WASHINGTON — When it comes to the fight for equality, everyone has a part to play-- no matter how big, or small. D.C. resident, Daisy Fields has played her part for 92 years.
Mrs. Fields hails from the state of Alabama, the birthplace of America’s civil rights movement. In the 50s, she found herself in the middle of it all. Boycotts, marches and protests. She participated alongside civil rights legends that most of us have only read about in history books.
“I met him [Dr. Martin Luther King Jr.] at church... Dexter Avenue and Hope Street Baptist," said Fields. "Some of the meetings were about a block and a half from me and we would all meet."
She was in her 20s at that time, young and eager for substantial change. She would meet with Dr. King after church and they would talk about the struggle in the fight for equal rights. They used this time to plan for the next demonstration.
Although the movement was for the betterment of all people, she had her own experiences with racism. Experiences she would remember for the rest of her life.
“I was going from where I lived to the doctor. I was pregnant at the time and the bus driver asked me to get up,” she said.
Fields was sitting in the white section of the bus.
“We would pay in the front and walk all the way round to the back of the bus to get on. You worked all day but you had to stand up all the way home whenever you rode that bus,” said Fields.
To her luck, she happened to be on the bus with a white military man from the North. He wasn't used to seeing Black people treated so badly, she said. He stood up for her and she was able to keep her seat. Fields' bus experience is very similar to the popular story of another woman, Rosa Parks, who just so happened to be her neighbor.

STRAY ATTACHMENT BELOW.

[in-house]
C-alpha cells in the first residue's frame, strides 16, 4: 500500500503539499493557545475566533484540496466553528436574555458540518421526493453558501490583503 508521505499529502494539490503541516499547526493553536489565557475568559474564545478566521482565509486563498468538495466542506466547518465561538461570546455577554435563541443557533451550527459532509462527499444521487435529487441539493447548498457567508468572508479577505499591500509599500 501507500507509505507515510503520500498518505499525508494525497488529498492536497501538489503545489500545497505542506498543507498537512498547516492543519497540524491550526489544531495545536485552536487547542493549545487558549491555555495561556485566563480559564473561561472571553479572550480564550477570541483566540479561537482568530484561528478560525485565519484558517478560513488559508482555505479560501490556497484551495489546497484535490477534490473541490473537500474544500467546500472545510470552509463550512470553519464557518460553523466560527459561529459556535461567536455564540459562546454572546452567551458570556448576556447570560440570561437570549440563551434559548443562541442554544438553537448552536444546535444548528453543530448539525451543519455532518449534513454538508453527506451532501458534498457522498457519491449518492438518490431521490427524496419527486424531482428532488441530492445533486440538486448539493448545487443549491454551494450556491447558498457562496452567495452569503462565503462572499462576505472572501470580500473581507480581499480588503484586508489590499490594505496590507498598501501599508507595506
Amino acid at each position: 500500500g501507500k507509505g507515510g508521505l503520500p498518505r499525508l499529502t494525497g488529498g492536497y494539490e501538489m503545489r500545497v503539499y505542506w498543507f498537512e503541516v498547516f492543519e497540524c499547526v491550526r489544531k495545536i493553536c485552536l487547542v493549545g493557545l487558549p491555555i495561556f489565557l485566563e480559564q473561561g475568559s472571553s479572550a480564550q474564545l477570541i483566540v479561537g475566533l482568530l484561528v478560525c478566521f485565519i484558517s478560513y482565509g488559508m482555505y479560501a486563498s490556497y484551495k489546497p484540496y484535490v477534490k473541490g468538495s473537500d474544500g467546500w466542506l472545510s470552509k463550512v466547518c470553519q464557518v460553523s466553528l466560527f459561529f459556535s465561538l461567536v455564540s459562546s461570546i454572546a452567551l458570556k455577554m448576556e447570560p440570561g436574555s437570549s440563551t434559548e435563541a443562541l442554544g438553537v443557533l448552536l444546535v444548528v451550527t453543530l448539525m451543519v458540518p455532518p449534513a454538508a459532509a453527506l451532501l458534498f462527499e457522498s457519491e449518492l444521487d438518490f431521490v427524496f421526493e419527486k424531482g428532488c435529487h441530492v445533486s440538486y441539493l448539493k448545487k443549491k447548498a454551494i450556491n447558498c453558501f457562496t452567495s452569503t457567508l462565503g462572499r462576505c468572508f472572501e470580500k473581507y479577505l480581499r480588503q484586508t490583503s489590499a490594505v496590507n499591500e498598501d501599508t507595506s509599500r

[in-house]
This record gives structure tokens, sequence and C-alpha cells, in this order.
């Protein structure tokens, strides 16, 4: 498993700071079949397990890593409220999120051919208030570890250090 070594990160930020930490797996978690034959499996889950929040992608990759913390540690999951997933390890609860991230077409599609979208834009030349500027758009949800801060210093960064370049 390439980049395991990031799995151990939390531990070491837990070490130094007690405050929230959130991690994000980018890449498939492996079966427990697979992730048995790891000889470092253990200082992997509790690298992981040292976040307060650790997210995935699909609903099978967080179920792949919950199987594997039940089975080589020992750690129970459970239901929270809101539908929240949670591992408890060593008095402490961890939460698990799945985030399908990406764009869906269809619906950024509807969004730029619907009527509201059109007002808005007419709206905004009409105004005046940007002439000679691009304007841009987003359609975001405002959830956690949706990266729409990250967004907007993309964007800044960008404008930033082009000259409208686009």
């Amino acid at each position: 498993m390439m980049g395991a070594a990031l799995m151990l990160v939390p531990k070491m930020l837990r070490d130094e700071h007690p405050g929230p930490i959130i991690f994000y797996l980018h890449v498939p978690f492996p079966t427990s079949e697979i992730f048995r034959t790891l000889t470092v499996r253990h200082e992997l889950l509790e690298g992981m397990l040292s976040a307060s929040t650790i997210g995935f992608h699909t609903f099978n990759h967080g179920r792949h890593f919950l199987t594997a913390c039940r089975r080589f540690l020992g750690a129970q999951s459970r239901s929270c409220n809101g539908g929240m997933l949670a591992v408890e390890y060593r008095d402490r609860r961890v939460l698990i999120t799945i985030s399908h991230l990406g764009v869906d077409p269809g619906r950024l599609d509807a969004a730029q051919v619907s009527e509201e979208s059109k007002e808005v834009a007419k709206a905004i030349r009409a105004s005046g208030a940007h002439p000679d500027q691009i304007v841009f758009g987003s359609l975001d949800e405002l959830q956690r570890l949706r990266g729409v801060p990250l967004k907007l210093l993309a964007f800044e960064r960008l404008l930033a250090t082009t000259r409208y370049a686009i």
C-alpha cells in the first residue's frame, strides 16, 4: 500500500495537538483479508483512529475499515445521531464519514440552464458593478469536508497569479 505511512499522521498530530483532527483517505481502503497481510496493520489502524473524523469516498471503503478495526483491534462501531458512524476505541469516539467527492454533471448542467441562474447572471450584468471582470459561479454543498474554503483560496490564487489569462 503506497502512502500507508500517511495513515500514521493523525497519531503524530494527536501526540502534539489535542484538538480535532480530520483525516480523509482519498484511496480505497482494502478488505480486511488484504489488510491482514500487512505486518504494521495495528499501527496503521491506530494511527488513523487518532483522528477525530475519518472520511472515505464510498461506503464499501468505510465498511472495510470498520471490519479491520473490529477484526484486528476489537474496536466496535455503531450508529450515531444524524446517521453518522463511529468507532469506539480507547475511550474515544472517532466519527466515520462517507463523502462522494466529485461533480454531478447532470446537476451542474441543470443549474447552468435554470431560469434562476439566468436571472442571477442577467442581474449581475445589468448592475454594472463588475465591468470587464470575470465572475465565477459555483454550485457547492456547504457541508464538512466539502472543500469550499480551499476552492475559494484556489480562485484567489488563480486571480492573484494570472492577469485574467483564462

A young Daisy Fields
“She had to pass my house every day when she was going to work. That's where she caught the bus,” said Fields.
Parks was a seamstress at the Montgomery Fair department store. On her way to work, the two would talk while they waited at the bus stop together.
In 1955, four days after Parks was arrested for not giving up her seat to a white person, the bus boycotts began. Fields had no idea how she was going to get to her job but she was committed to the cause.
“Nobody rode the bus. Not that day and just about the whole year,” she said.
She moved to the nation's capital in the 60s. Although she was away from Montgomery, she was still involved in planning the next big demonstration, which was the March on Washington.
Most of my friends were still in Montgomery. So I knew what was going on. Some were supposed to stay with me,” she said.
Fields has consistently responded to the call for action.
Now, she is passing down the spirit of activism to her 24-year-old granddaughter, Chandler Baxter, who will be attending the March on Washington on August 28.
Baxter received her undergraduate degree from the University of Maryland College Park and she recently graduated from Georgetown University's master's program. Throughout her young adult life, she has been active in the Don't Mute D.C. demonstrations and the Black Lives Matter protests.
She learned about her grandmother's history with activism at a very young age. Her grandma came to Grandparents' Day at John Eaton Elementary School in D.C. Baxter shared with her that she was learning about Rosa Parks in class. To her surprise, her grandmother was able to give her a personal history lesson about the historical figure.
"She just never fails to amaze me," said Baxter. "It was very shocking but also very cool because these are the figures you learn about growing up."
Baxter believes that when you come into this world you shouldn't be facing the same problems when its time for you to leave.
“My grandmother’s generation made a huge change. I’m really looking forward to the march and continuing my family’s legacy,” said Baxter.